I had no idea of what would come of entering the 4K Swim Oxford event in September 2015. If I had known – would I have done anything differently?
In May of 2015, I began my open water training, driving to my local swimming lake regularly on Sunday mornings. I’d often see a few familiar faces there, training for Blenheim Triathlon; there were few open water venues where people could train for the swim eight years ago – a few more now. But as the triathletes I knew only needed to do one lap of the lake, I’d go to the lake on my own rather than have someone hanging about while I swam further. None of them liked the swim much and I didn’t know anyone else who did. A lonely swimmer.
I began by going round and round the lake, just pushing beyond the distance of my regular pool swims and getting used to a wetsuit. By the time the triathletes stopped coming, event over, I had progressed to going round and round and round the lake, and long before September, was happy to go round and round and round and round the lake. Four times. Four kilometres.
So the distance was OK but without fail, for all of those first swims in May, I’d return home feeling cold, not really losing the chill until early afternoon. And I was all set to give it up because the swim made me feel very dizzy and nauseous. I read up on this – it’s quite common. For me, the cure was a neoprene cap. I also acquired neoprene socks. Well wrapped, I was definitely not a very hardy swimmer.
The 4K event, I remember little about. Although I was confident I could do the distance, it was extremely cold that early in the morning in September so, fair-weather swimmer that I was, I was very anxious. And not having participated in any sports events before, I was pretty uncertain that I should be there. I didn’t know Darrin but he seemed to manage to chat to everyone and, after a few words from him, I felt like less of an imposter.
Being a lonely swimmer, I had turned up on my own. I latched onto a couple of vaguely familiar faces to be nervous in company. Then I swam the distance, was met by my family, and ate cake. So far, so uneventful. It’s what happened next that took me by surprise.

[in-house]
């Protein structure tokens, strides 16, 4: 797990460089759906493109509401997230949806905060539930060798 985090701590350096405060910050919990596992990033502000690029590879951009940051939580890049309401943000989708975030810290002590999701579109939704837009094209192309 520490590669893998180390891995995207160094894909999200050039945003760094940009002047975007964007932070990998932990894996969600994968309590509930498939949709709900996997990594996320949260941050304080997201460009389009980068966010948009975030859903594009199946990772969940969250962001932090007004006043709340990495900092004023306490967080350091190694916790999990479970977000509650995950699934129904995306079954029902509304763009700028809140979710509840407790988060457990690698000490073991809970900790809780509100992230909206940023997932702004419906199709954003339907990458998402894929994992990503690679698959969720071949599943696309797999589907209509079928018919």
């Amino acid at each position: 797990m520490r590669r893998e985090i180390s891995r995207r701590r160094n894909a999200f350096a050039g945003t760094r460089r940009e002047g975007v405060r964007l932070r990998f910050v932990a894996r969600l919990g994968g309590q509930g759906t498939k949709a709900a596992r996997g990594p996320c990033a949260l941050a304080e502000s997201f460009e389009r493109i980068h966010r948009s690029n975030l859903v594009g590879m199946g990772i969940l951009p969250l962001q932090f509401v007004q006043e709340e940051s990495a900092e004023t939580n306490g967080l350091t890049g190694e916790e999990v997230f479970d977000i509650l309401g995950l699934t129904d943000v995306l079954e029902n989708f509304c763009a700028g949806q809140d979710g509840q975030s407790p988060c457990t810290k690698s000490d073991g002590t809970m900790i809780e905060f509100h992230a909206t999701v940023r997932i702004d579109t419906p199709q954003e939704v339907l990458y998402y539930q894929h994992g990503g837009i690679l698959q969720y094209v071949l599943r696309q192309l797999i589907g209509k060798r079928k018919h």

I must have swapped numbers with the vaguely familiar faces because in October, they messaged to invite me to join them for a swim at the starting point of the 4K.
Swim in the river – in October?! Me?!
I said I’d come and see, and bring my wetsuit in case I felt brave enough to get in. I did. The cold hurt my hands – a lot. But we went back every week, soon armed with neoprene gloves, gradually gathering more and more swimmers to form a small pod. And that’s how it began.
I swim ‘wild’ most weeks, at least once.
I realise how lucky I am most weeks, at least once.
I have swum through every winter and I recover from the cold quite quickly – I marvel at this change.
I ditched the wetsuit after that first winter and never use it for dips (just events).
I have swum with icicles. It was beautiful.
This winter, I ditched neoprene boots and gloves.
I have countless new swimming friends.
I also have countless WhatsApp groups with swim-related names.
I have converted four old friends to wild swimming, a couple all year round.
I have had had numerous fantastic day trips and holidays based around wild swims.
I have hundreds (thousands?!) of photos of rivers and swimmers and it makes me smile to revisit them.
I have swum the Swim Oxford 4K six times, the 6K the one year they did it, and the 10K twice. I’ve also done the swim-run a couple of times. Darrin still finds time to talk to us all and I’m definitely not an imposter at the events now.
So I’m no longer a lonely, event-shy, fair-weather swimmer. I’m perhaps, even, quite a hardy swimmer (although I still need neoprene on my head). And I’m a much stronger swimmer. But there’s more than that.
When I was a child, I used to gaze at open water and wonder what it would be like to swim in it. I fantasised about swimming in it. Not just on holidays, but at any time. I thought that would be amazing. And now I do – and it is.
So would I have done anything differently? For decades, I didn’t swim in lakes and rivers when I could have done – what a waste! But I won’t regret those decades. Instead, I will be grateful for the organisation that woke me up, stopped me dreaming about swimming in open waters, and gave me the confidence to jump in – as well as finding me the friends to do that with.